2. Combine drained beans, broth, garlic and onions in a large pot or Dutch oven. Bring to boil on high heat. Reduce heat and simmer, uncovered, 1 hour, adding more broth if necessary.

3. Add remaining ingredients except chicken, chips, cheese, or garnishes. Simmer 20 to 30 more minutes.

4. Add chicken; cook 15 minutes. Taste and adjust seasoning as needed. Ladle into bowls and top with some crumbled tortilla chips and grated cheese. Garnish with avocado slices, radish slices, sliced green onion stalks, and if desired, whole tortilla chips around the perimeter.

Turkey Cassoulet Soup.Additional Information: What to make with Thanksgiving leftovers as suggested by Cathy Thomas. food.thanksleftovers.1124 Photo by Nick Koon / The Orange County Register – Photographed on 11/14/11.

Quick In-The-Can Cannellini Bean Soup

To save time, this cannellini soup uses canned beans. The smoked kielbasa sausage adds a welcome richness, and if you like, some diced cooked chicken adds even more meaty goodness.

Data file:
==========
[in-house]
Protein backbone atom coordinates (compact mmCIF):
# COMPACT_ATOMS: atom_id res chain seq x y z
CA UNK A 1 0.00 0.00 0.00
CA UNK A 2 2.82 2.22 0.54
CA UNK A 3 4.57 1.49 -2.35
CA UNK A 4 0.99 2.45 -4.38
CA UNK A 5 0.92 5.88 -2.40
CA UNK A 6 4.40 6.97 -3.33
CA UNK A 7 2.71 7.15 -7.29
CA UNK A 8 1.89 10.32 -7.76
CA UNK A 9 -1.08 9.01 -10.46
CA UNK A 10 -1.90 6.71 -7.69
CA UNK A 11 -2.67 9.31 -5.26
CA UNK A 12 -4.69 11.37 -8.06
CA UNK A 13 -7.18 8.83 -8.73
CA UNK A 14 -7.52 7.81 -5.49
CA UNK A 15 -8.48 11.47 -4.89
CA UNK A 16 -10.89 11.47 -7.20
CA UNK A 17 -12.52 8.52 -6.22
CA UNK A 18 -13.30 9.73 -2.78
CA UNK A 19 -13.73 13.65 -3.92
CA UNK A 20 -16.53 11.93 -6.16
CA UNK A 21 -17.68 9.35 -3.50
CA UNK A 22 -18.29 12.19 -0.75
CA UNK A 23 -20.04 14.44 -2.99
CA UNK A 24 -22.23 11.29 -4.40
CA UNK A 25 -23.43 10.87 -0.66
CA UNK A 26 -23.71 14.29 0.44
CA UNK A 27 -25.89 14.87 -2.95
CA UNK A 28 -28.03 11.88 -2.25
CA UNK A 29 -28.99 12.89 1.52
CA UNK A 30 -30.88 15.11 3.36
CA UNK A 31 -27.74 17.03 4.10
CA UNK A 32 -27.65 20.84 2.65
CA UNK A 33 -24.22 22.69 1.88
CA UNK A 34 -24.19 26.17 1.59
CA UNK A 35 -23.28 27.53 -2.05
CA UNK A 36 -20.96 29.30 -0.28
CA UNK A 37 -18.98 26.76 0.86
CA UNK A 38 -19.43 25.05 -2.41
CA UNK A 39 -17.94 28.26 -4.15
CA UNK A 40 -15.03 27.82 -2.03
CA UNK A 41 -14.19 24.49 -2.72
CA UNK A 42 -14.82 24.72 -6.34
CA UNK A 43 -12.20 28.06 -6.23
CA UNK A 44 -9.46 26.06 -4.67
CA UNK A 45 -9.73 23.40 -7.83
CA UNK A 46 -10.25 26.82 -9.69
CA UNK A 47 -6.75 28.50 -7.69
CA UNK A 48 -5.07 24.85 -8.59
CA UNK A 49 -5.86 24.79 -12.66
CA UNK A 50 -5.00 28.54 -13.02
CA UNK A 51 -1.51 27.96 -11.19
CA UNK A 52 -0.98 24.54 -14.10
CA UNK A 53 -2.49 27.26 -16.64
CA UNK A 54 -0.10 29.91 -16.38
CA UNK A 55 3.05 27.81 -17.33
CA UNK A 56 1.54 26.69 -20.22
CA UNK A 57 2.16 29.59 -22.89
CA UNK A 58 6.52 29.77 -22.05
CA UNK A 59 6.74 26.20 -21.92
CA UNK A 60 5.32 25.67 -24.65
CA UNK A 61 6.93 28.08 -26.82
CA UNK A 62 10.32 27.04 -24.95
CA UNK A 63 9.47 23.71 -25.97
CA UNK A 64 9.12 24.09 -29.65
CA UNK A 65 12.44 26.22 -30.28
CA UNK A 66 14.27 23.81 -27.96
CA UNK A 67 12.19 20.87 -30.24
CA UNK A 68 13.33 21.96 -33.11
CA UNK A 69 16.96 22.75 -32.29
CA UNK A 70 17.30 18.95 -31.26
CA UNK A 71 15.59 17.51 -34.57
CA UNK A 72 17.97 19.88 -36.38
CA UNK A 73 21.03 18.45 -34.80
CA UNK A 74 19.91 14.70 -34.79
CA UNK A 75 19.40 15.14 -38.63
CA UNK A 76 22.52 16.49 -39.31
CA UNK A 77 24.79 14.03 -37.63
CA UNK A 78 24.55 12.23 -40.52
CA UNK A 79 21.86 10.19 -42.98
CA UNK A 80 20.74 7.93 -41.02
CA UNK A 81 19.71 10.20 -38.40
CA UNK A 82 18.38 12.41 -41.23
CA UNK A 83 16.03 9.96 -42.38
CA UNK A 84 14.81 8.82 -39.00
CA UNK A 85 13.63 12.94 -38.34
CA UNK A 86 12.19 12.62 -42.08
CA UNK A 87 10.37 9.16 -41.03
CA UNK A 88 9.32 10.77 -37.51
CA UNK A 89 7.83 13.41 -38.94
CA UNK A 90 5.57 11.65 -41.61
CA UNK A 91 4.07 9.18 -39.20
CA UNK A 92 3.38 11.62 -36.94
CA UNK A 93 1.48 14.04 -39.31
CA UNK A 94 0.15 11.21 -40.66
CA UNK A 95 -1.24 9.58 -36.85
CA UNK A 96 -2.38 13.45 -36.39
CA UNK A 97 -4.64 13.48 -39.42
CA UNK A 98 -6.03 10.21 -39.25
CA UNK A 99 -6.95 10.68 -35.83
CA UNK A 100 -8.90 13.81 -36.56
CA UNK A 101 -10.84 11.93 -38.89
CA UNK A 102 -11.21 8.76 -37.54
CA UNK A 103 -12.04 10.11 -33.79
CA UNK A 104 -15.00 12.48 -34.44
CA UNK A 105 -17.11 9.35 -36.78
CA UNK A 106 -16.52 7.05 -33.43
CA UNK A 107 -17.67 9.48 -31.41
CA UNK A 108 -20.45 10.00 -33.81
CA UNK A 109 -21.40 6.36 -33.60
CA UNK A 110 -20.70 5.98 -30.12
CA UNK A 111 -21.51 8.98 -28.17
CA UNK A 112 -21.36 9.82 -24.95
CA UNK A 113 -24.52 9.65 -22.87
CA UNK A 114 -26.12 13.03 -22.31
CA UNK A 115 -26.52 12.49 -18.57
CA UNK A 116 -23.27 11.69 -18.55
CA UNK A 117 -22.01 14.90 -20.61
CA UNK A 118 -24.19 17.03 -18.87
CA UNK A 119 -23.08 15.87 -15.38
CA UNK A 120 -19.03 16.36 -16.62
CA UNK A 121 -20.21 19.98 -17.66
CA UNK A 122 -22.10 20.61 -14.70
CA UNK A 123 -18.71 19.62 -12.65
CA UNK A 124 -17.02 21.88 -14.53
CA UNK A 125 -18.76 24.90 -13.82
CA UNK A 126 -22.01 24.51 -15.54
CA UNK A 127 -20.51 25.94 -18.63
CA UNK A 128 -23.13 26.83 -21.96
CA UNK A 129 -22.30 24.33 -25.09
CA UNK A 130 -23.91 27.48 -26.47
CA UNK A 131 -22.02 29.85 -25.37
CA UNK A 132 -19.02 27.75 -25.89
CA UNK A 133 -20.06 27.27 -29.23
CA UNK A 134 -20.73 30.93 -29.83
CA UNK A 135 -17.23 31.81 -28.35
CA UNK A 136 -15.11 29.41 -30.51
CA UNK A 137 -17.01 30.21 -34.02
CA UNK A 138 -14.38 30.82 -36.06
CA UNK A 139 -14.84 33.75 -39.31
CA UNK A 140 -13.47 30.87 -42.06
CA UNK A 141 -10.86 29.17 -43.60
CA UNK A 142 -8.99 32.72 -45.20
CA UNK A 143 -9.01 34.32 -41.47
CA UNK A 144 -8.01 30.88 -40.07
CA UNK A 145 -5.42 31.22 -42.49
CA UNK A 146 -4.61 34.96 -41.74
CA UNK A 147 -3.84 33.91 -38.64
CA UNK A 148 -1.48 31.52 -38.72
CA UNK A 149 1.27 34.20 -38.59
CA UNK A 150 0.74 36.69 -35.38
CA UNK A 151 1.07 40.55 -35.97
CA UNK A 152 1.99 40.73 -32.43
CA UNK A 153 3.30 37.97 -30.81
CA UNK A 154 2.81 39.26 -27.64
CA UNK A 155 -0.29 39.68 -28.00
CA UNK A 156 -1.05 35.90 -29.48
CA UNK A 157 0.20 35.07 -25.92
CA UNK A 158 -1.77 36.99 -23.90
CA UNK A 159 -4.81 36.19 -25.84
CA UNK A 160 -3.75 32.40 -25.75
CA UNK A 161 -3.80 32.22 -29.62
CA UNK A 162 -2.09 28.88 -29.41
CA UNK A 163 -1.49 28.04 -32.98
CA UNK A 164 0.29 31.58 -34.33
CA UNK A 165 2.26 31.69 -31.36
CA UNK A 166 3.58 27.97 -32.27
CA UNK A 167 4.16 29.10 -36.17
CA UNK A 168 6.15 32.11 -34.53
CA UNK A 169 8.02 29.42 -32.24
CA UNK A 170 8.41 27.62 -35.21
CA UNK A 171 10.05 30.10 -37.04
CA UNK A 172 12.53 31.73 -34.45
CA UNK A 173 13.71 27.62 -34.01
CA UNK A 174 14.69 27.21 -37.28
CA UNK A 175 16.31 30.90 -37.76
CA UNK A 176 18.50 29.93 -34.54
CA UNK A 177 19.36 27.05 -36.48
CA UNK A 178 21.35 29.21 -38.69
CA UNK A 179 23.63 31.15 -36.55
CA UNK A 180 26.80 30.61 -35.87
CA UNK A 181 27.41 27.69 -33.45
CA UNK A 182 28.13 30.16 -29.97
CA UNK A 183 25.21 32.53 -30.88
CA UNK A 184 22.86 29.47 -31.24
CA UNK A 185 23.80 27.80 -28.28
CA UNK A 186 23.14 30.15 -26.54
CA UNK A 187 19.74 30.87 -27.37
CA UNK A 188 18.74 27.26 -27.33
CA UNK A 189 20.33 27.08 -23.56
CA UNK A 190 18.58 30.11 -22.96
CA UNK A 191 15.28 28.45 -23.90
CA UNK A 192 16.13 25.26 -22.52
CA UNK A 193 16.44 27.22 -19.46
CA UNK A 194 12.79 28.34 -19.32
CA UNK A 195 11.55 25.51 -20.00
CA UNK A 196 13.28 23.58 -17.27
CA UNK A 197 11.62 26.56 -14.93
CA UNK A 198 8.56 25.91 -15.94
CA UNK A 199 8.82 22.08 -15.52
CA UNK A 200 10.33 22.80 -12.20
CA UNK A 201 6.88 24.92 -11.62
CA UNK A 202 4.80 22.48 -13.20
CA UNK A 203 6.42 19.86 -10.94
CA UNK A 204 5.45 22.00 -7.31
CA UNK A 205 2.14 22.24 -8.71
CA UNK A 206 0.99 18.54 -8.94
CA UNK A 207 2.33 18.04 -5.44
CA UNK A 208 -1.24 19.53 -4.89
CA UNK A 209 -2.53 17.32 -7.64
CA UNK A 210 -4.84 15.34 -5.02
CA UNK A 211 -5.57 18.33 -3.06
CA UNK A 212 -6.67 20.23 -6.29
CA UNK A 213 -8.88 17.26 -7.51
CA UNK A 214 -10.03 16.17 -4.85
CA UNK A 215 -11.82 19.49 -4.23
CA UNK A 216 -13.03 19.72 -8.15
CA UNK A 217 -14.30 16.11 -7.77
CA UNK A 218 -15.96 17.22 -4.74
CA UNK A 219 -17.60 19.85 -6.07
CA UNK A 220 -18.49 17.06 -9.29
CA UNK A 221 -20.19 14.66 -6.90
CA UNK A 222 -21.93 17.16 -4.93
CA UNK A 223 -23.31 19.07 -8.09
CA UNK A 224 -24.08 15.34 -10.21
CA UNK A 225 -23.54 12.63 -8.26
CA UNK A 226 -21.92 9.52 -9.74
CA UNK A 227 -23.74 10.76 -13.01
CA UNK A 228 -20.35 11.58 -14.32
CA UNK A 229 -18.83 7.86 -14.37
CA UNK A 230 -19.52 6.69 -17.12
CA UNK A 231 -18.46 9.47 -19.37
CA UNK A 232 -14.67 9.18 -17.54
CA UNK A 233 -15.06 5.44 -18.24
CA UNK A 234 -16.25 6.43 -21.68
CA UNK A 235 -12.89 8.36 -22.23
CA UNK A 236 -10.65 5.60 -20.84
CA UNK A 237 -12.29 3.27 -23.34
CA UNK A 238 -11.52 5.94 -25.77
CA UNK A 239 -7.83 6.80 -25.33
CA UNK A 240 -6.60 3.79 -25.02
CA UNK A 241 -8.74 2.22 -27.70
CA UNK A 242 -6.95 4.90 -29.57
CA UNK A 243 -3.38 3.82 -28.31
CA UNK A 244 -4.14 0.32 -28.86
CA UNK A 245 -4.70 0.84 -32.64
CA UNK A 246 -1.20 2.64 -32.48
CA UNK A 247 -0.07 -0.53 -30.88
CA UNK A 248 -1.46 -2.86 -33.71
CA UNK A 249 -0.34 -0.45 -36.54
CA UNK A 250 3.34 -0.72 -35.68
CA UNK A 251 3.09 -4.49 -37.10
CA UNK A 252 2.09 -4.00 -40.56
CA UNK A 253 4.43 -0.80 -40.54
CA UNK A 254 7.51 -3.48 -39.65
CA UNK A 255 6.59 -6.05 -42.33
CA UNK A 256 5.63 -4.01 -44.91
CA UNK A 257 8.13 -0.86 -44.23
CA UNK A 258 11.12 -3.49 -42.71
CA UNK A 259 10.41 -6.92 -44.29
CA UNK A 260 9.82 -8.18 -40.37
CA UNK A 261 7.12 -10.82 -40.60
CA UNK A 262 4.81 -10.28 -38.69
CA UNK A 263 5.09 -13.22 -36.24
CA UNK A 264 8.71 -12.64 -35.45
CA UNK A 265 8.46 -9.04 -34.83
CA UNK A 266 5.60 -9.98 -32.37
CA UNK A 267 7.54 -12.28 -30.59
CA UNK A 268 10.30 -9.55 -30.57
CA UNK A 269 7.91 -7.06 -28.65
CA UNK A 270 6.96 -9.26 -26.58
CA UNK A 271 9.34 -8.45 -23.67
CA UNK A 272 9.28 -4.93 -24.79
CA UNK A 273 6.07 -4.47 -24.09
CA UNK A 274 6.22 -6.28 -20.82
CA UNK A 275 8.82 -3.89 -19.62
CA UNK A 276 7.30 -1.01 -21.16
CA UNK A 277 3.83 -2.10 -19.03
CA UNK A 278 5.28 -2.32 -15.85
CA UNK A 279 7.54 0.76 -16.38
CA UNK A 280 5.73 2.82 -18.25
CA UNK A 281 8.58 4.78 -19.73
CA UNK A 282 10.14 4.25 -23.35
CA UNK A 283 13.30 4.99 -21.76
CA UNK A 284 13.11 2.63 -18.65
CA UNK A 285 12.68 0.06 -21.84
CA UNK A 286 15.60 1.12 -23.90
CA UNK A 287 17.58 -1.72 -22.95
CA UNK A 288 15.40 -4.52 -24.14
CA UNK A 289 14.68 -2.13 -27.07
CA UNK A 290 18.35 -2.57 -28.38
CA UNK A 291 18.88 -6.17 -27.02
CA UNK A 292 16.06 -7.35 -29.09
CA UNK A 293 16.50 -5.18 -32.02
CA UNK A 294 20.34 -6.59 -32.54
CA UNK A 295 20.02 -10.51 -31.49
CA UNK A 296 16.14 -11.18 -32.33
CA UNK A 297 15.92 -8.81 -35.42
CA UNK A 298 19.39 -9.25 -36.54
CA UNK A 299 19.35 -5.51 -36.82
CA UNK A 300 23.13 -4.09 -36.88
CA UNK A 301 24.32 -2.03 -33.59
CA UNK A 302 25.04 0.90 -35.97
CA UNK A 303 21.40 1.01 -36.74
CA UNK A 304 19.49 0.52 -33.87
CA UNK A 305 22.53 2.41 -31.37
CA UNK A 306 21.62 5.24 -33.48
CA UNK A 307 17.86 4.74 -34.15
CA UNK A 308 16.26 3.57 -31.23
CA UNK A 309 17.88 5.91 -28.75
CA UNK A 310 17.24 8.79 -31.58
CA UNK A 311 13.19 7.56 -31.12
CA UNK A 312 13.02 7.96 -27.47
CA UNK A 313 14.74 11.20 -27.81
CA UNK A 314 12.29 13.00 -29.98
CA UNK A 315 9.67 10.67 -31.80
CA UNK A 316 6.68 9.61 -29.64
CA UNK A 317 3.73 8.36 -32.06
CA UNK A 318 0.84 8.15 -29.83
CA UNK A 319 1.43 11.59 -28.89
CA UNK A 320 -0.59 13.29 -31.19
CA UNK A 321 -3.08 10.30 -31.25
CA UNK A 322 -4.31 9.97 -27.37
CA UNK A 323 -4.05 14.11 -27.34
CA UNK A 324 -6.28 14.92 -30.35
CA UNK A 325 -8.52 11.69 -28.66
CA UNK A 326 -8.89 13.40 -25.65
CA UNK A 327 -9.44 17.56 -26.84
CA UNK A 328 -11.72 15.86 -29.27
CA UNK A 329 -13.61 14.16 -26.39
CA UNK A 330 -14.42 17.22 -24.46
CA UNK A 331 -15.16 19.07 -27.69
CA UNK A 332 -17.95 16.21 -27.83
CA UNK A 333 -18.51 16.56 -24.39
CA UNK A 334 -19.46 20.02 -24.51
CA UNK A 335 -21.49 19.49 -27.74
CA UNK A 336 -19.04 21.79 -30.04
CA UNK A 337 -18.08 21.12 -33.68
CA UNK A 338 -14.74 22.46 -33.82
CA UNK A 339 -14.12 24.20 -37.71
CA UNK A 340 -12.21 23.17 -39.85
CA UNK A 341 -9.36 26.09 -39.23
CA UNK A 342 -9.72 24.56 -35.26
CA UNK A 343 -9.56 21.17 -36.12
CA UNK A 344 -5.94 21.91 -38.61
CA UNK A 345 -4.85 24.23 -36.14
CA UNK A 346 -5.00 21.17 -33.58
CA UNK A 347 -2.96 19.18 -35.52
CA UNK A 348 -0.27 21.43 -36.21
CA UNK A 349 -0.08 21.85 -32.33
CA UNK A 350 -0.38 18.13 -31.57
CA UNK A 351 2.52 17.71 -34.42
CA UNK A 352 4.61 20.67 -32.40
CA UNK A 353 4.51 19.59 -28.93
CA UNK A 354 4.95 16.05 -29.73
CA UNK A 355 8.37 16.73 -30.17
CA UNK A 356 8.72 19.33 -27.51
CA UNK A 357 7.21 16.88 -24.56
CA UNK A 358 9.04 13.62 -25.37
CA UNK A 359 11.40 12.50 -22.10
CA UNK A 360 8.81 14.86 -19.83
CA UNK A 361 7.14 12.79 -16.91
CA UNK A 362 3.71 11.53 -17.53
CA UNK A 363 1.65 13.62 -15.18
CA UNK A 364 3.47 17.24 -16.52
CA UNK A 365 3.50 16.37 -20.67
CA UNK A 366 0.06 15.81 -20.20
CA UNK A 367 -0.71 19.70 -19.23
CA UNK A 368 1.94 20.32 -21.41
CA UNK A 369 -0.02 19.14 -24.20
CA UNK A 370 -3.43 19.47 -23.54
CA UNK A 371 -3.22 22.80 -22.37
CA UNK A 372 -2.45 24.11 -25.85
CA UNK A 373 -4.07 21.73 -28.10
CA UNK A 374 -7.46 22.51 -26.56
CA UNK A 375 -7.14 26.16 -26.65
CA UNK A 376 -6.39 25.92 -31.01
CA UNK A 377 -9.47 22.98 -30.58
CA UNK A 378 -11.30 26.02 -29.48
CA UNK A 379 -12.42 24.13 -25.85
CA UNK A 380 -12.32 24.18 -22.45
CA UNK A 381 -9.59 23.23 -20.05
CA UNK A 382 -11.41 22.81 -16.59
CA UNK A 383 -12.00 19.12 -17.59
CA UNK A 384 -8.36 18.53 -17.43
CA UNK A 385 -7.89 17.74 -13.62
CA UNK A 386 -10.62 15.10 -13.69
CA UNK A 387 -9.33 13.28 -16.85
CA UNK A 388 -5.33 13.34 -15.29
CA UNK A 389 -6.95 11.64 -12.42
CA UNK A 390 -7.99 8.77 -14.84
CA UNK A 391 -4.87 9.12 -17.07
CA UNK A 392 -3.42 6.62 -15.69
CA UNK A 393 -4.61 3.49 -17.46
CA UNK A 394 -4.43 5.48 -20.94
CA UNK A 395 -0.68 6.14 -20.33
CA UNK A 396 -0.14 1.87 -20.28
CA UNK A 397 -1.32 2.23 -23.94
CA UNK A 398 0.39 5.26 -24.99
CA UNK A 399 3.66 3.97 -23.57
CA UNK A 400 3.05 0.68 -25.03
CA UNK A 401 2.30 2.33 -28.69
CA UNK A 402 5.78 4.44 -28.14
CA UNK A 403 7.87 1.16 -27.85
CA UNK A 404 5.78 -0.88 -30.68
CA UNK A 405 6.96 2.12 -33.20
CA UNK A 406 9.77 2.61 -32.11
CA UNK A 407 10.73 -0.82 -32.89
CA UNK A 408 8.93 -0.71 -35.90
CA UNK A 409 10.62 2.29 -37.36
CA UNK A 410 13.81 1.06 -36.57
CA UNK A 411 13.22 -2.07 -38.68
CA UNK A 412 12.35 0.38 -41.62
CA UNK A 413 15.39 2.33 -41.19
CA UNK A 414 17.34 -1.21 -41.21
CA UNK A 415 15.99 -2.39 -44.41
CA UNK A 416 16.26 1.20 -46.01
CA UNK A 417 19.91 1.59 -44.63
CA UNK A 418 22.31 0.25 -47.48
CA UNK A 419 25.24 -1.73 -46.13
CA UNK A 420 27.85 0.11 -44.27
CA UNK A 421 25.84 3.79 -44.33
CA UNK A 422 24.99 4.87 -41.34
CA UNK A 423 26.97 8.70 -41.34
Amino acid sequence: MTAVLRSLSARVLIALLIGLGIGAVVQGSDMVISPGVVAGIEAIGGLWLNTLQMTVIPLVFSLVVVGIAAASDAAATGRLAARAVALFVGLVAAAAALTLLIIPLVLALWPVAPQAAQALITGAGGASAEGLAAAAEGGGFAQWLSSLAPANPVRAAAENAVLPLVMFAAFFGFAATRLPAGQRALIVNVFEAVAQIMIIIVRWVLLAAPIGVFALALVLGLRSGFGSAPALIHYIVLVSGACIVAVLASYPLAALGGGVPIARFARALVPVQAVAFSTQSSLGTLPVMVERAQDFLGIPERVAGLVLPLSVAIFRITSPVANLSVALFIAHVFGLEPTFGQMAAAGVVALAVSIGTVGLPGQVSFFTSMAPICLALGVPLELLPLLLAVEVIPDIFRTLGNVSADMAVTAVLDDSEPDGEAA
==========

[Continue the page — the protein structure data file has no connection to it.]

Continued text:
Yield: 8 servings


1 tablespoon extra-virgin olive oil

1 large brown onion or yellow onion, coarsely chopped

3 medium-large carrots, coarsely chopped

3 stalks celery, trimmed, coarsely chopped

2 teaspoons dried thyme

9 ounces kielbasa fully cooked smoked sausage, cut in half lengthwise, thinly sliced crosswise

10 cups chicken broth

2 (15-ounces each) cans cannellini beans, divided use

Optional: 4 to 5 cups diced cooked chicken

1/4 cup chopped fresh parsley

Salt and freshly ground pepper to taste

Optional: Frank’s Red Hot Original Cayenne Pepper Sauce to taste, see cook’s notes

Cook’s notes: The addition of Frank’s hot sauce not only adds a touch of spicy interest, it adds a touch of perky acidity (the second ingredient listed on the label is vinegar). Add just a little and taste the soup. If you like, add a little more.


1. In 6-quart or 8-quart pan or Dutch oven, heat oil on medium-high heat. Add onion, carrots, and celery; cook, stirring occasionally, until starting to soften, about 2 minutes. Add thyme and sausage slices; cook, stirring occasionally, until sausage starts to brown, about 5 to 6 minutes. Meanwhile whirl contents of 1 can of beans in food processor or blender until smooth (pureed).

2. Add broth to sausage mixture. Stir in pureed beans. Stir in remaining can of beans. Bring to a simmer and reduce heat to medium. Add chicken (if using) and simmer 2 to 3 minutes. Add parsley and season to taste with salt and pepper. If using, add Frank’s hot sauce to taste.

Cooking question? Contact Cathy Thomas at